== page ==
Reverso –Suite Ravel brings together American trombonist and composer, Ryan Keberle, and French pianist and composer, Frank Woeste, for an album bridging jazz and chamber music realized by an outstanding quartet featuring French cellist, Vincent Courtois, and drummer and percussionist superstar, Jeff Ballard.
Not many composers have inspired jazz musicians as often or as intensely as Maurice Ravel. Ironically, Ravel was one of the first 20th century classical composers to acknowledge Jazz as a valuable inspiration. During his US tour in 1928 Ravel said:
« Vous, les Américains, prenez le jazz trop à la légère. Vous semblez y voir une musique de peu de valeur, vulgaire, éphémère. Alors qu’à mes yeux, c’est lui qui donnera naissance à la musique nationale des États-Unis. »
— Maurice Ravel, Avril 1928
“You Americans take jazz too lightly. You seem to see it as a music of little value, vulgar and ephemeral. In my point of view, it is jazz that will give rise to the national music of the United States.”
Keberle and Woeste show us that jazz and “classical” music have become even more intertwined in today’s music world, since they began to intersect amongst Ravel and his contemporaries such as Satie, Stravinsky and Milhaud over 100 years earlier, mutually inspiring the other’s practitioners.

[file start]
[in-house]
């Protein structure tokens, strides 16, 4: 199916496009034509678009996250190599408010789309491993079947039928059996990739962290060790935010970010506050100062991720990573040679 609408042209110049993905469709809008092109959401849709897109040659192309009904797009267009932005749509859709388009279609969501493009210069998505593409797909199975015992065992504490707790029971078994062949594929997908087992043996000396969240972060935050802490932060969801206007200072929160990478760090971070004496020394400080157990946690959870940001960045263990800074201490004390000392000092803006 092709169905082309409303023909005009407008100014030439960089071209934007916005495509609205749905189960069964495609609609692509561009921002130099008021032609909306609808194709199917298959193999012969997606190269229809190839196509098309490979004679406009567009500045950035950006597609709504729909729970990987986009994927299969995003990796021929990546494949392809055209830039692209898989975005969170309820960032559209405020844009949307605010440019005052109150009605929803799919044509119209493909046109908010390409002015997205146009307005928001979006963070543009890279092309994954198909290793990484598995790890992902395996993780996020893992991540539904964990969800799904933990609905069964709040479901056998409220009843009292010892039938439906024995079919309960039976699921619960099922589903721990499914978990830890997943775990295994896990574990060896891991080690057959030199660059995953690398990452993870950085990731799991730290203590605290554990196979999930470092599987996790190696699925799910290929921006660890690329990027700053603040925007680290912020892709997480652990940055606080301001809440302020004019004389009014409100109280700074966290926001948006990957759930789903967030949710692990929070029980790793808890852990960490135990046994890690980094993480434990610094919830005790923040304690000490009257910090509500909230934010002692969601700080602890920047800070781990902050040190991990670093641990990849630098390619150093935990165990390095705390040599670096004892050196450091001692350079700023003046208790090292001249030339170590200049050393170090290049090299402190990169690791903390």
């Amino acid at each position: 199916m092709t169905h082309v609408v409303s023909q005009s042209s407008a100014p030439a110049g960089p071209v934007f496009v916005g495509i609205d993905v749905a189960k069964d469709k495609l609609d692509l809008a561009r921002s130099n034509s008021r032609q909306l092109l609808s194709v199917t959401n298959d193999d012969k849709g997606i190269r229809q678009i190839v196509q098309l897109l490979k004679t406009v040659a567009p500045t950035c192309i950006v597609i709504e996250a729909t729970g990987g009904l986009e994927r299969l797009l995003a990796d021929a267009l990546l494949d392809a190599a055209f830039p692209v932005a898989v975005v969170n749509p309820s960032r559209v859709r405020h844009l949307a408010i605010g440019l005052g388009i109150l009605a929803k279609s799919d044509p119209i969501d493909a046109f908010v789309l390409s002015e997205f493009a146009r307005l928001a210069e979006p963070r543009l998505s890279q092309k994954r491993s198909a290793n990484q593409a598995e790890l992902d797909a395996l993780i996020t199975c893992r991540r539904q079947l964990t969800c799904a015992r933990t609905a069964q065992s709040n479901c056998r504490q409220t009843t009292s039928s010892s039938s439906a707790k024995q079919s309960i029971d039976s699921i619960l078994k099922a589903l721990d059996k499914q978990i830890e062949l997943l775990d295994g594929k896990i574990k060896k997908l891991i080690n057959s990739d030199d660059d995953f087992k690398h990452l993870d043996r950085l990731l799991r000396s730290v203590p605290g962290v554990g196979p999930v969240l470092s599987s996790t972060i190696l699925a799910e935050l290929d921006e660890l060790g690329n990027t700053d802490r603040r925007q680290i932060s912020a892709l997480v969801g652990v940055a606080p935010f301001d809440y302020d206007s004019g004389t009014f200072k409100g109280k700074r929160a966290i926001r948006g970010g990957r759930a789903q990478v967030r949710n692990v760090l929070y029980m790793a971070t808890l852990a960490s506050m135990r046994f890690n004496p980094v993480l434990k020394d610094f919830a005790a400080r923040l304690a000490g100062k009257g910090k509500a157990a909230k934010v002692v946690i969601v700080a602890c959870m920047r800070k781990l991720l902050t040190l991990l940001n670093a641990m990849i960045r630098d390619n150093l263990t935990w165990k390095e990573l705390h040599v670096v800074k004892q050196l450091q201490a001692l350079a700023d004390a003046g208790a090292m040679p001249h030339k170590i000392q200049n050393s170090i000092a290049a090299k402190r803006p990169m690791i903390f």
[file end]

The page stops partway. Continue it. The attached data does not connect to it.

Keberle and Woeste draw particular inspiration from Ravel’s “Le tombeau de Couperin”, asuitefor solo piano byMaurice Ravel, composed between 1914 and 1917, in six movements based on those of a traditionalBaroquesuite.
Bridging the Atlantic through support from a French American Jazz Exchange grant, Woeste and Keberle explore the classic six movement French Baroque suite working with the characteristic movements of the Prelude, Fugue, Forlane, Rigaudon, Menuet, and Toccata, re-defining these movements within their own unique compositional languages while sometimes incorporating Ravel’s original melodic, harmonic, and rhythmic material.
Ryan Keberle and Frank Woeste met in 2015 while recording with acclaimed trumpeter and composer, Dave Douglas, where it became obvious that they had much in common musically. Shared backgrounds in jazz, but also in the classical and popular music traditions, made this collaboration a meeting of the minds made all the more intriguing with the addition of acclaimed French cellist, Vincent Courtois, and the French-based American superstar, Jeff Ballard, on drums along with Keberle’s trombone and Woeste’s piano.